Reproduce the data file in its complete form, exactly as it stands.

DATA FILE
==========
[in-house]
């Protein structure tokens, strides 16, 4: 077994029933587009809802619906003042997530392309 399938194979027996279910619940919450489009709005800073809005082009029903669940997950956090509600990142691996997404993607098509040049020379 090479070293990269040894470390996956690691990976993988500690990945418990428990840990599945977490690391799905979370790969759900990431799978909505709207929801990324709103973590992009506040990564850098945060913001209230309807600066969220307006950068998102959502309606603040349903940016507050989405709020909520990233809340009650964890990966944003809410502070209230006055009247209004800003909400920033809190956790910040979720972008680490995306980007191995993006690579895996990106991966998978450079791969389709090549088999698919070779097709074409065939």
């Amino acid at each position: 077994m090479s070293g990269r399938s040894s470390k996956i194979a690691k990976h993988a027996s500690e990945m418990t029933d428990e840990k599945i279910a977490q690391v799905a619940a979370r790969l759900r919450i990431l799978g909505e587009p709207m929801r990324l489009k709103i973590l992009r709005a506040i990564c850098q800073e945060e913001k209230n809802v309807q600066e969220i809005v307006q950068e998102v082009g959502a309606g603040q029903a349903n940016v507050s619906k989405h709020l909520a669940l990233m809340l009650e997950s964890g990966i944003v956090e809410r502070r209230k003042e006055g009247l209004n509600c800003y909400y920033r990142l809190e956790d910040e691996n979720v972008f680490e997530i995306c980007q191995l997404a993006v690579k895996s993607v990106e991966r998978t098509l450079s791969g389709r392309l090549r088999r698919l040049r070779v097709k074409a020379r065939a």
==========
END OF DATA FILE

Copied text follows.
[in-house]
């Protein structure tokens, strides 16, 4: 077994029933587009809802619906003042997530392309 399938194979027996279910619940919450489009709005800073809005082009029903669940997950956090509600990142691996997404993607098509040049020379 090479070293990269040894470390996956690691990976993988500690990945418990428990840990599945977490690391799905979370790969759900990431799978909505709207929801990324709103973590992009506040990564850098945060913001209230309807600066969220307006950068998102959502309606603040349903940016507050989405709020909520990233809340009650964890990966944003809410502070209230006055009247209004800003909400920033809190956790910040979720972008680490995306980007191995993006690579895996990106991966998978450079791969389709090549088999698919070779097709074409065939």
């Amino acid at each position: 077994m090479s070293g990269r399938s040894s470390k996956i194979a690691k990976h993988a027996s500690e990945m418990t029933d428990e840990k599945i279910a977490q690391v799905a619940a979370r790969l759900r919450i990431l799978g909505e587009p709207m929801r990324l489009k709103i973590l992009r709005a506040i990564c850098q800073e945060e913001k209230n809802v309807q600066e969220i809005v307006q950068e998102v082009g959502a309606g603040q029903a349903n940016v507050s619906k989405h709020l909520a669940l990233m809340l009650e997950s964890g990966i944003v956090e809410r502070r209230k003042e006055g009247l209004n509600c800003y909400y920033r990142l809190e956790d910040e691996n979720v972008f680490e997530i995306c980007q191995l997404a993006v690579k895996s993607v990106e991966r998978t098509l450079s791969g389709r392309l090549r088999r698919l040049r070779v097709k074409a020379r065939a």